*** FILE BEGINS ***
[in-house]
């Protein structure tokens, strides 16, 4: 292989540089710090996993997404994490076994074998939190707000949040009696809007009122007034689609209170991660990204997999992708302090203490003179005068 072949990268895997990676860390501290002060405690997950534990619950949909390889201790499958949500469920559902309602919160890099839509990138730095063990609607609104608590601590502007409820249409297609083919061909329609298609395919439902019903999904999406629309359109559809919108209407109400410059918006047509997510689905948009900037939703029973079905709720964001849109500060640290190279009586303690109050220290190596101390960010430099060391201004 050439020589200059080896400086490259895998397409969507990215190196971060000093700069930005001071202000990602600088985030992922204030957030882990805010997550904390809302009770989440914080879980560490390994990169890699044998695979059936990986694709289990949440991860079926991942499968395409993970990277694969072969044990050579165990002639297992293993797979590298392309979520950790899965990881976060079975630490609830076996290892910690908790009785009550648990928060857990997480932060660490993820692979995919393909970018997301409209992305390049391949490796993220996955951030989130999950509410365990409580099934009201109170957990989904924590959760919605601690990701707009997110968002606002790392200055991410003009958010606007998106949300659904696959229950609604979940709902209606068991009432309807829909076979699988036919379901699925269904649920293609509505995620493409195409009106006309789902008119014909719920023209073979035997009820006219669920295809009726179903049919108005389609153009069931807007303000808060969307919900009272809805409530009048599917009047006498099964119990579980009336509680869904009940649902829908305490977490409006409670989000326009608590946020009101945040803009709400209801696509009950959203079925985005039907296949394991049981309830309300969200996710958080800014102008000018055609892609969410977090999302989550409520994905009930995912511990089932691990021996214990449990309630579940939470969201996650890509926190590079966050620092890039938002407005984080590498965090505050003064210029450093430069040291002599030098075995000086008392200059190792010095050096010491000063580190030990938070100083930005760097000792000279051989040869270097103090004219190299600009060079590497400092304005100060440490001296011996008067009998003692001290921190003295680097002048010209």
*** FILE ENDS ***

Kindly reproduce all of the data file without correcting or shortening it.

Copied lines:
[in-house]
């Protein structure tokens, strides 16, 4: 292989540089710090996993997404994490076994074998939190707000949040009696809007009122007034689609209170991660990204997999992708302090203490003179005068 072949990268895997990676860390501290002060405690997950534990619950949909390889201790499958949500469920559902309602919160890099839509990138730095063990609607609104608590601590502007409820249409297609083919061909329609298609395919439902019903999904999406629309359109559809919108209407109400410059918006047509997510689905948009900037939703029973079905709720964001849109500060640290190279009586303690109050220290190596101390960010430099060391201004 050439020589200059080896400086490259895998397409969507990215190196971060000093700069930005001071202000990602600088985030992922204030957030882990805010997550904390809302009770989440914080879980560490390994990169890699044998695979059936990986694709289990949440991860079926991942499968395409993970990277694969072969044990050579165990002639297992293993797979590298392309979520950790899965990881976060079975630490609830076996290892910690908790009785009550648990928060857990997480932060660490993820692979995919393909970018997301409209992305390049391949490796993220996955951030989130999950509410365990409580099934009201109170957990989904924590959760919605601690990701707009997110968002606002790392200055991410003009958010606007998106949300659904696959229950609604979940709902209606068991009432309807829909076979699988036919379901699925269904649920293609509505995620493409195409009106006309789902008119014909719920023209073979035997009820006219669920295809009726179903049919108005389609153009069931807007303000808060969307919900009272809805409530009048599917009047006498099964119990579980009336509680869904009940649902829908305490977490409006409670989000326009608590946020009101945040803009709400209801696509009950959203079925985005039907296949394991049981309830309300969200996710958080800014102008000018055609892609969410977090999302989550409520994905009930995912511990089932691990021996214990449990309630579940939470969201996650890509926190590079966050620092890039938002407005984080590498965090505050003064210029450093430069040291002599030098075995000086008392200059190792010095050096010491000063580190030990938070100083930005760097000792000279051989040869270097103090004219190299600009060079590497400092304005100060440490001296011996008067009998003692001290921190003295680097002048010209």